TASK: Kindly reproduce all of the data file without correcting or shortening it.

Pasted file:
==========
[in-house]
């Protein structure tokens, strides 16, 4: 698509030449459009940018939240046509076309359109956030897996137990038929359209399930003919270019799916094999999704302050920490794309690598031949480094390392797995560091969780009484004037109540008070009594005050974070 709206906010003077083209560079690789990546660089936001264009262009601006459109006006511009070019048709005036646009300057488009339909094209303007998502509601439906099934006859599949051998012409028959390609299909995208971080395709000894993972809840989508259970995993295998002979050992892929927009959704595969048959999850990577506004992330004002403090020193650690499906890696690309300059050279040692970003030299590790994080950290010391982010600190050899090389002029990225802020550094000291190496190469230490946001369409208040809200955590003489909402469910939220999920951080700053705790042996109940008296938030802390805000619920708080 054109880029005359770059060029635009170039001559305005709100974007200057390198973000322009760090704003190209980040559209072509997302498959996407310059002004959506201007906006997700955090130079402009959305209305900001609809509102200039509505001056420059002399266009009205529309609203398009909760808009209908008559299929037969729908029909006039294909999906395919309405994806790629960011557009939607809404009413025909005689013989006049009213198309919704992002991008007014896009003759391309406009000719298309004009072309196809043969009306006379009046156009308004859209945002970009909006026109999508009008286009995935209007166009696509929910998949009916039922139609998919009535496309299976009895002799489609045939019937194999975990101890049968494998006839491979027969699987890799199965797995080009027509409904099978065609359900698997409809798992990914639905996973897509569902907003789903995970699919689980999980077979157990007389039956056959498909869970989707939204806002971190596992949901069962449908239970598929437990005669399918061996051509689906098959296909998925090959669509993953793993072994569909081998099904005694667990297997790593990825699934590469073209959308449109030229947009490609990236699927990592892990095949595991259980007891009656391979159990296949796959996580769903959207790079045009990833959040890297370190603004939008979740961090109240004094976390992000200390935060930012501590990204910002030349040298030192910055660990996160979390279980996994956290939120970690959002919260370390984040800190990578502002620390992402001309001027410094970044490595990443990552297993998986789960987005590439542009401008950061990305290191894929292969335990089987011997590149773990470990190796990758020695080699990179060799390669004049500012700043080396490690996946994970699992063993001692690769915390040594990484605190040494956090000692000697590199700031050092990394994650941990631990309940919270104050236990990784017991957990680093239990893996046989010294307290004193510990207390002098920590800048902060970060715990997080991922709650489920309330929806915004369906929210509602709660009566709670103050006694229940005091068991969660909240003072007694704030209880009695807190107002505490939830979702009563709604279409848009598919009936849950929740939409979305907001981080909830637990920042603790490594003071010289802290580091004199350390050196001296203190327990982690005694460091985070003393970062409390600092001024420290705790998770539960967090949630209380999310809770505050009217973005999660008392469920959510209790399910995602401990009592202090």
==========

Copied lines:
[in-house]
């Protein structure tokens, strides 16, 4: 698509030449459009940018939240046509076309359109956030897996137990038929359209399930003919270019799916094999999704302050920490794309690598031949480094390392797995560091969780009484004037109540008070009594005050974070 709206906010003077083209560079690789990546660089936001264009262009601006459109006006511009070019048709005036646009300057488009339909094209303007998502509601439906099934006859599949051998012409028959390609299909995208971080395709000894993972809840989508259970995993295998002979050992892929927009959704595969048959999850990577506004992330004002403090020193650690499906890696690309300059050279040692970003030299590790994080950290010391982010600190050899090389002029990225802020550094000291190496190469230490946001369409208040809200955590003489909402469910939220999920951080700053705790042996109940008296938030802390805000619920708080 054109880029005359770059060029635009170039001559305005709100974007200057390198973000322009760090704003190209980040559209072509997302498959996407310059002004959506201007906006997700955090130079402009959305209305900001609809509102200039509505001056420059002399266009009205529309609203398009909760808009209908008559299929037969729908029909006039294909999906395919309405994806790629960011557009939607809404009413025909005689013989006049009213198309919704992002991008007014896009003759391309406009000719298309004009072309196809043969009306006379009046156009308004859209945002970009909006026109999508009008286009995935209007166009696509929910998949009916039922139609998919009535496309299976009895002799489609045939019937194999975990101890049968494998006839491979027969699987890799199965797995080009027509409904099978065609359900698997409809798992990914639905996973897509569902907003789903995970699919689980999980077979157990007389039956056959498909869970989707939204806002971190596992949901069962449908239970598929437990005669399918061996051509689906098959296909998925090959669509993953793993072994569909081998099904005694667990297997790593990825699934590469073209959308449109030229947009490609990236699927990592892990095949595991259980007891009656391979159990296949796959996580769903959207790079045009990833959040890297370190603004939008979740961090109240004094976390992000200390935060930012501590990204910002030349040298030192910055660990996160979390279980996994956290939120970690959002919260370390984040800190990578502002620390992402001309001027410094970044490595990443990552297993998986789960987005590439542009401008950061990305290191894929292969335990089987011997590149773990470990190796990758020695080699990179060799390669004049500012700043080396490690996946994970699992063993001692690769915390040594990484605190040494956090000692000697590199700031050092990394994650941990631990309940919270104050236990990784017991957990680093239990893996046989010294307290004193510990207390002098920590800048902060970060715990997080991922709650489920309330929806915004369906929210509602709660009566709670103050006694229940005091068991969660909240003072007694704030209880009695807190107002505490939830979702009563709604279409848009598919009936849950929740939409979305907001981080909830637990920042603790490594003071010289802290580091004199350390050196001296203190327990982690005694460091985070003393970062409390600092001024420290705790998770539960967090949630209380999310809770505050009217973005999660008392469920959510209790399910995602401990009592202090």